Among all the new TV shows this season the “must see” one is Kidnapped on NBC. This show has it all: an absolutely superb cast of experienced actors, an evolving plot that springs forward in unpredictable ways from the starting action of a kidnapping, and a production style that holds your attention like Krazy Glue.
It is difficult to avoid clichés in reviewing this fast-paced drama. Like the very successful 24 this show is serialized. Meaning the whole season’s shows followed the action of a core set of characters through twists and turns around one story axis. To be successful this requires that each new show must move in surprising ways and involve subsidiary characters that sometimes only last for one or two episodes. Kidnapped delivers the goods.
I was in the first generation of TV watchers. In fact, my family had one of the first TV sets in the neighborhood when I was eleven years old. To say that I have been addicted to TV for many decades is an understatement. I say this to bolster my “credentials” as an objective critic of TV shows. One concept that I have developed is “density.” This means how much action, scene changing and dialogue among multiple characters are happening on second by second basis. Shows with low budgets and weak scripts are almost always low density.
They fill time with empty-headed chase scenes or showing characters moving around, for example. High production value shows, like Kidnapped, with high density pack so much stuff into every minute that you become amazed at every how much has happened in the preceding minutes. And by the end of the episode you are literally breathless from watching so much happen.
In Kidnapped the characters are truly interesting and their back stories keep evolving week after week. Surprises are constant. Better yet, the actors in all the lead roles fit their roles perfectly. You probably will recognize most of them. The three male leads have been perfectly cast. The biggest name is Timothy Hutton, who plays the father of the kidnapped child. Hutton may not be as famous as other movie stars, but he has achieved brilliance in many film roles. He won an Academy Award, two Golden Globes (Supporting Actor and New Star of the Year), Los Angeles Film Critics’ award and Kansas City Film Critics Circle’s award for his performance in Robert Redford’s 1980 film Ordinary People, for example.
A lesser known and much younger actor who has the top action role is Jeremy Sisto. He was gripping in many episodes of the hit HBO show Six Feet Under and in the film Grand Canyon. He is the hero of the show. A former FBI agent he now specializes in helping wealthy people recover kidnapped victims. As a forget-the-rules kind of over-achiever he gets things done. His character is much more than a private investigator and closer to a bounty hunter with lots of smarts as well as guts.
The third male lead is one of the those actors you recognize instantly, because he seems to have been in every other movies you have seen. He probably is categorized as a character actor, but he is so much more. Delroy Lindo is his name. One of his early achievement s was in Spike Lee’s 1992 film Malcolm X. In Kidnapped he plays a senior FBI agent working sometimes with and sometimes in conflict with Sisto’s character in the quest to find the kidnapped boy alive. Though the conflict between the two is evident, so is their mutual respect based on a shared history.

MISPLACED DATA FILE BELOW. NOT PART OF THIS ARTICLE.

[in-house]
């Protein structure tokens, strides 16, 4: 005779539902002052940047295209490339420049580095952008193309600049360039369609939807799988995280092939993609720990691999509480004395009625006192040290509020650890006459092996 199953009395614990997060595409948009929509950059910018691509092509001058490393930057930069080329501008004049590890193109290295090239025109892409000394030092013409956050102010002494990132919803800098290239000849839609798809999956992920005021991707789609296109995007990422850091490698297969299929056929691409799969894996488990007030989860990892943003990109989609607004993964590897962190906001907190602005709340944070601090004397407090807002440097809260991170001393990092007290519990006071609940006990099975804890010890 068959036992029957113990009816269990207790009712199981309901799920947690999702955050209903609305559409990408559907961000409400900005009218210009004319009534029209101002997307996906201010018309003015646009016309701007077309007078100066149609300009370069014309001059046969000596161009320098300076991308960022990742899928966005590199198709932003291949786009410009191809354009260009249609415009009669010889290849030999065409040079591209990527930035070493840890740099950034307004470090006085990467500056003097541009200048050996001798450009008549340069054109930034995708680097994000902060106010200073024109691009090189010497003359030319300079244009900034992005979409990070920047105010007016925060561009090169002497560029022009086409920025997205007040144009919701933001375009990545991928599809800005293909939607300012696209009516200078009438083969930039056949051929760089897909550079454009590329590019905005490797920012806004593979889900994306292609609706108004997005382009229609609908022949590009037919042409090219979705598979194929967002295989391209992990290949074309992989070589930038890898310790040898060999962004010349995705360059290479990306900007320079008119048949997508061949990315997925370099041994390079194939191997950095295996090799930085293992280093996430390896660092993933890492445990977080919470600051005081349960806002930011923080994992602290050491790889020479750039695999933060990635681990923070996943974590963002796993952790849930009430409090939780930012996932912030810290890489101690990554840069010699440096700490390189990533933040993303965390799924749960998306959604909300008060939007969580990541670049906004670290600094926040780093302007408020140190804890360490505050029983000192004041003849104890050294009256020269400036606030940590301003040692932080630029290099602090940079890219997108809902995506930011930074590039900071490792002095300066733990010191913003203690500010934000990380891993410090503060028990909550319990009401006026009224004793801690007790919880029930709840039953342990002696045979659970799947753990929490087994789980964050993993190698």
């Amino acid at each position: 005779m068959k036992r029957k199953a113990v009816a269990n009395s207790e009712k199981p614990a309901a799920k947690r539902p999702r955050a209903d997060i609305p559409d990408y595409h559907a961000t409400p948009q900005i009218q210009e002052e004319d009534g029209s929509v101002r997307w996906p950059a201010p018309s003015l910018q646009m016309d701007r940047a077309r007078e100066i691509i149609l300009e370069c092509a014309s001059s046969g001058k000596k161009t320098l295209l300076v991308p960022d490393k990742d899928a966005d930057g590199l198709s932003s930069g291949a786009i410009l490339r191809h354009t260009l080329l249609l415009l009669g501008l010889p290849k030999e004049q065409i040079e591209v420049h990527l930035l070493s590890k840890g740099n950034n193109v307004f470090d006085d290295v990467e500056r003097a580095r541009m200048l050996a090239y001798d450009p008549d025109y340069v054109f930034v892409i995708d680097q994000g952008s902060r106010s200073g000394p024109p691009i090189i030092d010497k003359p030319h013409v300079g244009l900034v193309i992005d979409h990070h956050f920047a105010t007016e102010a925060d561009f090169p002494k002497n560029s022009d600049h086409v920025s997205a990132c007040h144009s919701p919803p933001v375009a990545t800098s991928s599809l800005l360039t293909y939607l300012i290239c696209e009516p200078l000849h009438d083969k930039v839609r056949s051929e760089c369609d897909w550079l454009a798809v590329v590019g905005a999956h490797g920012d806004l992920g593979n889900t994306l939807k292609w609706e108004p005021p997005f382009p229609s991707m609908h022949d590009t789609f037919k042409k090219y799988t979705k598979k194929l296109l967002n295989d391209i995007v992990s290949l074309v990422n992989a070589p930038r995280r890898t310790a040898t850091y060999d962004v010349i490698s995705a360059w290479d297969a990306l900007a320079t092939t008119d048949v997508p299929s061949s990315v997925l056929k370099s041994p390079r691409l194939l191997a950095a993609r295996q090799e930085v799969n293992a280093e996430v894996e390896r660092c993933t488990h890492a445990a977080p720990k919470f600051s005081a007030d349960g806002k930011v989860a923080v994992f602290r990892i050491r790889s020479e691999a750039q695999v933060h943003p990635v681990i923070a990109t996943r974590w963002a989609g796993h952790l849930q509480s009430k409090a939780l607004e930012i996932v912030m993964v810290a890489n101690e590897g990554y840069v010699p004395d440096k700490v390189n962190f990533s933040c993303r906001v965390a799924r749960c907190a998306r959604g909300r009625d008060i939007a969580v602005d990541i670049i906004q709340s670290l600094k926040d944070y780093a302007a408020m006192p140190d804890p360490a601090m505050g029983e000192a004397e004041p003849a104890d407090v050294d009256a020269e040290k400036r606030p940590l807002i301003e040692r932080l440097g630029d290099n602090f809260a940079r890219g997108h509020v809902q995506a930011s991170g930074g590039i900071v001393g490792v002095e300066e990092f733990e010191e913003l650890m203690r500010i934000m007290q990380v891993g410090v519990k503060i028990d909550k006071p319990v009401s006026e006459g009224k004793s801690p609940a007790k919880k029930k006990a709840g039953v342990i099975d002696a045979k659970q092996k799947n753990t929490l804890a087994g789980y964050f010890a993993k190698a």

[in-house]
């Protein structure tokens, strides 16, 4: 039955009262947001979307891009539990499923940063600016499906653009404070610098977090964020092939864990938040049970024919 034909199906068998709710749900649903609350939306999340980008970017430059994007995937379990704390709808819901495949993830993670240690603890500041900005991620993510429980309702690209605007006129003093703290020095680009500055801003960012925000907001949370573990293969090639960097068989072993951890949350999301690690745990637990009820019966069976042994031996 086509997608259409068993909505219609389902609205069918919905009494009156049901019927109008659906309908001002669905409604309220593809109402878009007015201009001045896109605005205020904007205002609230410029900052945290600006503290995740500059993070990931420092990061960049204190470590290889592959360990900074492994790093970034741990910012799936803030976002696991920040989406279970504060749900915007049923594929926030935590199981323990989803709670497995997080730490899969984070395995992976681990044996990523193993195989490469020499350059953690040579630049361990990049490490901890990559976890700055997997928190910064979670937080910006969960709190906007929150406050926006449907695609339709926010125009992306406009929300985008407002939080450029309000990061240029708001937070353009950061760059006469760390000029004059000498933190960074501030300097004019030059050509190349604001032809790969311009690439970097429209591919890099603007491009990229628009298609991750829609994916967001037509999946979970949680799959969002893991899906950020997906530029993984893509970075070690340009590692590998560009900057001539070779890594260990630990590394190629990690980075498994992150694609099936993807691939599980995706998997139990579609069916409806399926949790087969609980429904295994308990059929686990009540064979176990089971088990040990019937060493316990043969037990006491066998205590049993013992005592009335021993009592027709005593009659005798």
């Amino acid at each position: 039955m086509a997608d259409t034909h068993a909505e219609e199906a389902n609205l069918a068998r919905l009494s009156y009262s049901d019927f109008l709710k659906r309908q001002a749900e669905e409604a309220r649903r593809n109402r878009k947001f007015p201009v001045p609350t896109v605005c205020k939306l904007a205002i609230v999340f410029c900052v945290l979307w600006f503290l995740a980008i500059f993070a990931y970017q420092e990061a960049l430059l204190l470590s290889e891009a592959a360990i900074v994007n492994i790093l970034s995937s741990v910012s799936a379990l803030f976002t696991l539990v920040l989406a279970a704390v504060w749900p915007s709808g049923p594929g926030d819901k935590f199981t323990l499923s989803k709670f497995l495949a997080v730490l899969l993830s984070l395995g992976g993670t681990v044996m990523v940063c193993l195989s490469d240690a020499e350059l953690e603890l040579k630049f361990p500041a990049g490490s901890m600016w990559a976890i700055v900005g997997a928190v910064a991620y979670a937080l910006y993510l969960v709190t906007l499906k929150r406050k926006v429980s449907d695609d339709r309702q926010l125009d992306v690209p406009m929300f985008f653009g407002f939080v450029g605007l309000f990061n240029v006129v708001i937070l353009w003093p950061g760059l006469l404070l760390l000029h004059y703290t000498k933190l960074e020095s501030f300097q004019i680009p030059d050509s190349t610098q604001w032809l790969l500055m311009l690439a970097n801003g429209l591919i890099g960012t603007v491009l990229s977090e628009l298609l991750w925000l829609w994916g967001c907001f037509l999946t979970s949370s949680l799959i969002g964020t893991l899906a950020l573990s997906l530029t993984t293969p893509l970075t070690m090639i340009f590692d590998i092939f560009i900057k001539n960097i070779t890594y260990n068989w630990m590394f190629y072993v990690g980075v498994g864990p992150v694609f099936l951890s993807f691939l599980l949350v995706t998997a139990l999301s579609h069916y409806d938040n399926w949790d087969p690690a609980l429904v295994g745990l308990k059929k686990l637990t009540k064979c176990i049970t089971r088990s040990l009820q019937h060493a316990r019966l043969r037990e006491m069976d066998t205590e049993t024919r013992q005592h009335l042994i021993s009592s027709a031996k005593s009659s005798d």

In my view none of the women characters in the show have yet to emerge as very interesting, including the star of the show Dana Delaney, another actor with incredible credentials film and TV. As the mother of the kidnapped boy the character has yet to blossom. But with so many surprises coming quickly in each new episode she will likely have a greater, more complex role in later shows.
I checked TV.com, an Internet site that takes votes on TV shows, and the results for Kidnapped were extremely good. Two thirds of people believe the show is great or superb and another third think it is perfect or good.
Like many others I have also watch what everyone sees as a similar show. Vanished on the FOX network s also about a kidnapped victim being sought by family and the FBI. What I found on a number of Internet sites supported my conclusion. Here are a few representative perspectives that I share:
I’m enjoying this much more than Vanished … it’s very entertaining and the hour flies by, where Vanished seems to move at a snail’s pace.
Vanished’s production looks more juvenile and hokey. Kidnapped is more realistic and gritty. It’s just more interesting to watch.
I definitely think it is better than Vanished. Vanished has all these stereotypical contrivances and Kidnapped seems to be going in a slightly more realistic direction.
Enough said. Kidnapped is about the best you can find on TV this season. Don’t worry if you missed the first few episodes. The way it is crafted you will slide right into the story, and once there you won’t want to miss the next episode.